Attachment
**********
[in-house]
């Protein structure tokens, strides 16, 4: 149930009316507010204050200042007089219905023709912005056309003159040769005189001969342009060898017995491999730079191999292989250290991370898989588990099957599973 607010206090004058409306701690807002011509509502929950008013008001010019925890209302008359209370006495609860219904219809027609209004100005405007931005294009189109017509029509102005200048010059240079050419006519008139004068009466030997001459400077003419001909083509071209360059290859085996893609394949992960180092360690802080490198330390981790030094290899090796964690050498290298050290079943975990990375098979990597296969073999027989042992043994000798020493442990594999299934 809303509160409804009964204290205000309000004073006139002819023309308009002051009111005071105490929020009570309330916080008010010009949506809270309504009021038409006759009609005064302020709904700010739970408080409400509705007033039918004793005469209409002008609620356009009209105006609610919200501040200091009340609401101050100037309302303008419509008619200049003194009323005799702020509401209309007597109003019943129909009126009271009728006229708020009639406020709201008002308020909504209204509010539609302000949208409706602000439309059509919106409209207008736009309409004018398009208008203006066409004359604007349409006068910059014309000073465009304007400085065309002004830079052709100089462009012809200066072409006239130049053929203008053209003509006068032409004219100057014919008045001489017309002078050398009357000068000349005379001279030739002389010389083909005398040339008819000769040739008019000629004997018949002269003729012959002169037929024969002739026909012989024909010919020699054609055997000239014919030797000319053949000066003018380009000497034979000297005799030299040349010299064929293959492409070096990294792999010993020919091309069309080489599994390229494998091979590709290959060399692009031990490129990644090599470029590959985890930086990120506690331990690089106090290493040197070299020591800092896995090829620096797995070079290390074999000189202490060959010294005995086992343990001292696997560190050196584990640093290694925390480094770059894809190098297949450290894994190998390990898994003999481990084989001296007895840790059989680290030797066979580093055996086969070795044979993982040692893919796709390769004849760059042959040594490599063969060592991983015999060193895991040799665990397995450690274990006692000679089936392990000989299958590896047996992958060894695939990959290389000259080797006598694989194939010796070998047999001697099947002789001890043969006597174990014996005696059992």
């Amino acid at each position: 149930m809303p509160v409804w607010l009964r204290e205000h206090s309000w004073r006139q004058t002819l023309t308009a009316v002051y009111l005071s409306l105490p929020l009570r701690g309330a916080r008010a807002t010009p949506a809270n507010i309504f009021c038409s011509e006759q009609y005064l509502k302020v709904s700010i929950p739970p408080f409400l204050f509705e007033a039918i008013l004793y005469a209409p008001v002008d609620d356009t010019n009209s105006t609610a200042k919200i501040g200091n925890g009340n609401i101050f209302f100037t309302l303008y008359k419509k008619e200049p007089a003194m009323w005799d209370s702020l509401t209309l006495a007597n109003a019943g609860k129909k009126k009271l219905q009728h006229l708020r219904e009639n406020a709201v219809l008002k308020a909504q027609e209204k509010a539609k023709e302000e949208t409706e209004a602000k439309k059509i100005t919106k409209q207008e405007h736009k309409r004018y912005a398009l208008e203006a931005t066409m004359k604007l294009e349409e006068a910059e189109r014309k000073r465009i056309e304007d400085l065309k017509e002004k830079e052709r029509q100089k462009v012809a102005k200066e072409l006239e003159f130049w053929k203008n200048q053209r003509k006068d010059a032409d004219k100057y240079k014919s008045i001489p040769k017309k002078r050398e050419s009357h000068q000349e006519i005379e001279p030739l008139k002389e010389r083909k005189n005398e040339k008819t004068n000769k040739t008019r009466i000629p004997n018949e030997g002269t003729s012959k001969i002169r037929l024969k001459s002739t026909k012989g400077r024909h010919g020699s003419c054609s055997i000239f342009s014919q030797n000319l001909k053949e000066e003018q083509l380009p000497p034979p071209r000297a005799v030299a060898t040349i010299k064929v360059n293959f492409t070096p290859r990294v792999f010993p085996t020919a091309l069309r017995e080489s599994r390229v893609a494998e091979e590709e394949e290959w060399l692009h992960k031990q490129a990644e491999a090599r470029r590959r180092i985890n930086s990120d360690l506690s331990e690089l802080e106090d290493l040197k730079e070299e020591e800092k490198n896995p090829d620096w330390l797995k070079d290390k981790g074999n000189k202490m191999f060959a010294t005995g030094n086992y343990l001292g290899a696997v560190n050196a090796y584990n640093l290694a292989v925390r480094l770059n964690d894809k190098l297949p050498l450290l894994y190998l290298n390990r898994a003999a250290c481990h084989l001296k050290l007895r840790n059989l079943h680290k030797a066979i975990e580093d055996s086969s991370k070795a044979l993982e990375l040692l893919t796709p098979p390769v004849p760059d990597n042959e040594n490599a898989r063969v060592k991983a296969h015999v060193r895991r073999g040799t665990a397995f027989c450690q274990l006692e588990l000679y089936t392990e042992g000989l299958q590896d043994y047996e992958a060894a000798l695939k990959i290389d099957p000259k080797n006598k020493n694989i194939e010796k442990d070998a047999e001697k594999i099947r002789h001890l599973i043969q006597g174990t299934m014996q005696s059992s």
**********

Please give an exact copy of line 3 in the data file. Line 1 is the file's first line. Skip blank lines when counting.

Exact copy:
């Amino acid at each position: 149930m809303p509160v409804w607010l009964r204290e205000h206090s309000w004073r006139q004058t002819l023309t308009a009316v002051y009111l005071s409306l105490p929020l009570r701690g309330a916080r008010a807002t010009p949506a809270n507010i309504f009021c038409s011509e006759q009609y005064l509502k302020v709904s700010i929950p739970p408080f409400l204050f509705e007033a039918i008013l004793y005469a209409p008001v002008d609620d356009t010019n009209s105006t609610a200042k919200i501040g200091n925890g009340n609401i101050f209302f100037t309302l303008y008359k419509k008619e200049p007089a003194m009323w005799d209370s702020l509401t209309l006495a007597n109003a019943g609860k129909k009126k009271l219905q009728h006229l708020r219904e009639n406020a709201v219809l008002k308020a909504q027609e209204k509010a539609k023709e302000e949208t409706e209004a602000k439309k059509i100005t919106k409209q207008e405007h736009k309409r004018y912005a398009l208008e203006a931005t066409m004359k604007l294009e349409e006068a910059e189109r014309k000073r465009i056309e304007d400085l065309k017509e002004k830079e052709r029509q100089k462009v012809a102005k200066e072409l006239e003159f130049w053929k203008n200048q053209r003509k006068d010059a032409d004219k100057y240079k014919s008045i001489p040769k017309k002078r050398e050419s009357h000068q000349e006519i005379e001279p030739l008139k002389e010389r083909k005189n005398e040339k008819t004068n000769k040739t008019r009466i000629p004997n018949e030997g002269t003729s012959k001969i002169r037929l024969k001459s002739t026909k012989g400077r024909h010919g020699s003419c054609s055997i000239f342009s014919q030797n000319l001909k053949e000066e003018q083509l380009p000497p034979p071209r000297a005799v030299a060898t040349i010299k064929v360059n293959f492409t070096p290859r990294v792999f010993p085996t020919a091309l069309r017995e080489s599994r390229v893609a494998e091979e590709e394949e290959w060399l692009h992960k031990q490129a990644e491999a090599r470029r590959r180092i985890n930086s990120d360690l506690s331990e690089l802080e106090d290493l040197k730079e070299e020591e800092k490198n896995p090829d620096w330390l797995k070079d290390k981790g074999n000189k202490m191999f060959a010294t005995g030094n086992y343990l001292g290899a696997v560190n050196a090796y584990n640093l290694a292989v925390r480094l770059n964690d894809k190098l297949p050498l450290l894994y190998l290298n390990r898994a003999a250290c481990h084989l001296k050290l007895r840790n059989l079943h680290k030797a066979i975990e580093d055996s086969s991370k070795a044979l993982e990375l040692l893919t796709p098979p390769v004849p760059d990597n042959e040594n490599a898989r063969v060592k991983a296969h015999v060193r895991r073999g040799t665990a397995f027989c450690q274990l006692e588990l000679y089936t392990e042992g000989l299958q590896d043994y047996e992958a060894a000798l695939k990959i290389d099957p000259k080797n006598k020493n694989i194939e010796k442990d070998a047999e001697k594999i099947r002789h001890l599973i043969q006597g174990t299934m014996q005696s059992s």